For the avant-garde design he applied to a 730i sedan, Spaniard César Manrique took inspiration from the island of Lanzarote, off the coast of West Africa, using the black of its volcanic rock, the green of its forests, and red for life as the key colours. “My idea was to design the BMW in such a way as to give the impression of it effortlessly gliding without any resistance,” offered Manrique.

A.R. Penck’s Z1

A.R. Penck’ BMW Art Car

For once the unusual drop doors aren’t the most striking feature of BMW’s 1991 Z1 roadster. Germany’s A.R. Penck looked back to humanity’s earliest artwork, cave paintings, to come up with a bold black-on-red creation.

Esther Mahlangu’s 525i

Esther Mahlangu BMW Art Car

In 1991, we witnessed the first time that a female artist designed a BMW Art Car. South African Esther Mahlangu paid homage to the culture of her homeland in a design which, she said, evokes “how my tribe decorate their houses.”

Sandro Chia’s M3 GTR

Sandro Chia BMW Art Car

 “All eyes are upon an automobile. People look closely at cars. This car reflects their gaze,” said Italian painter and sculptor Sandro Chia of his 1992 M3 GTR race/art car, which features a series of faces. The idea is that the observer feels observed.

David Hockney’s 850 CSi

David Hockney BMW Art Car

In 1995, it was the turn of British national treasure David Hockney. BMW had been trying to get Hockney to paint a car for some time, and, eventually, the German company’s persistence paid off. Hockney elected to turn the car inside out, with his paintwork presenting the artist’s idea of what lies beneath its metallic skin. Look closely and you can see Hockney’s interpretation of the engine, the driver, and even a dog on the back seat.

Jenny Holzer’s V12 LMR

Jenny Holzer BMW Art Car

After a decade, 1999 marked the return of BMW-commissioned art to a race car thanks to American artist Jenny Holzer and a V12 LMR. Holzer took BMW’s traditional racing colour palette of blue and white, but, where perhaps one might expect sponsors’ logos, she expressed thought-provoking statements: “Protect Me From What I Want”, “The Unattainable Is Invariably Attractive”, “Lack Of Charisma Can Be Fatal” and “Monomania Is A Prerequisite Of Success”.

The car took part in pre-qualifying for the 1999 24 Hours of Le Mans but didn’t start the race. A second V12 LMR was driven to victory by Joachim Winkelhock, Pierluigi Martini, and Yannick Dalmas.

Olafur Eliasson’s H2R

There was a gap of eight years before Denmark’s Olafur Eliasson was recruited by BMW to create an artwork out of the hydrogen-powered H2R racing prototype from 2007. Unlike the designers of other Art Cars, Eliasson devised a cocoon-like structure to house the car. This was then doused in water in a cold room to create “an armor of ice.”

“By bringing together art, design, social and environmental issues, I hope to contribute to a different way of thinking-feeling-experiencing cars and seeing them in relation to the time and space in which we live,” said the artist.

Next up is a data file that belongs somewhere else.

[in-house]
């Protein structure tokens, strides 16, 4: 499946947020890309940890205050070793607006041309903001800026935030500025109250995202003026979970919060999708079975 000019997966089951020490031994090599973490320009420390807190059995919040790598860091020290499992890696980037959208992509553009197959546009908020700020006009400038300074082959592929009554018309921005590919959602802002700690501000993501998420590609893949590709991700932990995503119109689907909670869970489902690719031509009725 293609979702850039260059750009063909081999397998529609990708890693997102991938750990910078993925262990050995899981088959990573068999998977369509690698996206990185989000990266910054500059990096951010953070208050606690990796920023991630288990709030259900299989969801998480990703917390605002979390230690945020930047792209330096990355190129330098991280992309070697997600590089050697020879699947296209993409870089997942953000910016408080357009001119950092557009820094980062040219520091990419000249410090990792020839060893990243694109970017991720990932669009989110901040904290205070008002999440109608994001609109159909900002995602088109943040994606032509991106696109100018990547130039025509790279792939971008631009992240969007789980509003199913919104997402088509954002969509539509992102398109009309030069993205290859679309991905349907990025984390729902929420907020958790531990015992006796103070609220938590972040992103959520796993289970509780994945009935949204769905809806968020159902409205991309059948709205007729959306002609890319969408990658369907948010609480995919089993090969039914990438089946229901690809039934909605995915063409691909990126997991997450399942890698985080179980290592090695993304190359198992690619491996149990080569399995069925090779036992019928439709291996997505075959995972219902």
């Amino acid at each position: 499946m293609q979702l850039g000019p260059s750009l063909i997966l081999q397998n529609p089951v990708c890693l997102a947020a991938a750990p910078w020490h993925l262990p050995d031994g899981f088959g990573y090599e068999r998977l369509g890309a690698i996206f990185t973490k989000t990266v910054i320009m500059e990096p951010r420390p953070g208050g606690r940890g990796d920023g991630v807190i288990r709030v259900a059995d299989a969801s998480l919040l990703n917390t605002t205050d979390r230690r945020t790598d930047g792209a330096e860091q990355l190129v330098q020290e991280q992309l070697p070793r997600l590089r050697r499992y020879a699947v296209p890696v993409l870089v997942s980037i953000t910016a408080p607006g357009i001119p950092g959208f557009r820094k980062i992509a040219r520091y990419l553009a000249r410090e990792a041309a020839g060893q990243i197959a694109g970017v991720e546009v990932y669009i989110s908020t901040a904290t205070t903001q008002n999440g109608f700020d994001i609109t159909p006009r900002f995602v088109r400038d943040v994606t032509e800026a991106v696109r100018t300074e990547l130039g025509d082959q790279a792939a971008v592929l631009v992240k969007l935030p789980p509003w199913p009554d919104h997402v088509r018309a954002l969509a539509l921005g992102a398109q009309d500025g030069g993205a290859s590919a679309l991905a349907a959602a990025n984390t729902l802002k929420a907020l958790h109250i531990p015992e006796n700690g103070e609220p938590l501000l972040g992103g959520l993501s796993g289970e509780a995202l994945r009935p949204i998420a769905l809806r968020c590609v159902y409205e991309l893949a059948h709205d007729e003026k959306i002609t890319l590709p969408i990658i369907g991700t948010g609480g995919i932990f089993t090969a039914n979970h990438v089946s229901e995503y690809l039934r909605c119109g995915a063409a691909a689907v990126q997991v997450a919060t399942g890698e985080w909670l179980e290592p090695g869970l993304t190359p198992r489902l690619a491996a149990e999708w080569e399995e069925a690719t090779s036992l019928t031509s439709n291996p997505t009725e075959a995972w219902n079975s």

Jeff Koons’ M3 GT2

Jeff Koons BMW Art Car

In 2010 the Art Car went back to its roots: American Jeff Koons’ M3 GT2 was a riot of pop art color. “These race cars are like life, they are powerful and there is a lot of energy,” said Koons. “You can participate with it, add to it, and let yourself transcend with its energy. There is a lot of power under that hood and I want to let my ideas transcend with the car – it’s really to connect with that power.” Sadly, that power didn’t lead to success at Le Mans: The drivers of the M3 GT2 – Dirk Werner, Dirk Müller, and Andy Priaulx – were forced to retire the car with a fuel sensor issue after 53 laps.

Cao Fei’s M6 GT3

Chinese digital artist Cao Fei embraced augmented reality with her 2017 M6 GT3 art car. In real life all the viewer would see is a jet black race car, but when seen through an app, the car becomes the centerpiece of a vivid ‘Quantum Garden.”

“The Digital Art Mode gives the BMW driver the chance to experience the ever-changing digital landscapes of a multifaceted universe in a screen world, where abstract poetry and sensory pixels intersect. Its network of open-ended spectra are connecting our hearts to the call of goodwill from the depths of the universe,” said Fei.

John Baldessari’s M6 GTLM

California-based Baldessari describes his 2016 M6 GTLM race car as “definitely the fastest artwork I ever created!” “I entered unchartered territory, not just in terms of the subject, but moving from two- to three-dimensional art,” said Baldessari. “The ideas came all at once: for instance, the red dot on the roof, so you can see it from above, FAST on one side, and a picture of the car on the other side. I like the ambiguity, having two-dimension and three-dimension at the same time.”

Julie Mehretu’s M Hybrid V8

Julie Mehretu BMW Art Car

The 2024 running of the 24 Hours of Le Mans in June will mark the debut of Ethiopian artist Julie Mehretu’s first Art Car, so we still have no idea what it will look like. Expect an “unconventional style of painting and drawing that confronts viewers with a visual articulation of contemporary experience, social behavior, and the psychogeography of space,” says BMW.

Esther Mahlangu’s i5 Nostokana

BMW Art Car Esther Mahlangu  2

The latest art car is a tribute to Mahlangu’s 1991 original. This time it’s an electric i5 covered in a special E-ink film which can show electronic animations inspired by her artistic language. These animations are accompanied by a soundscape designed by BMW Creative Director Renzo Vitale, featuring Mahlangu’s voice and brush strokes. “It is fascinating to me to see how modern technology can expand my art and make it accessible to a completely new audience,” says Mahlangu.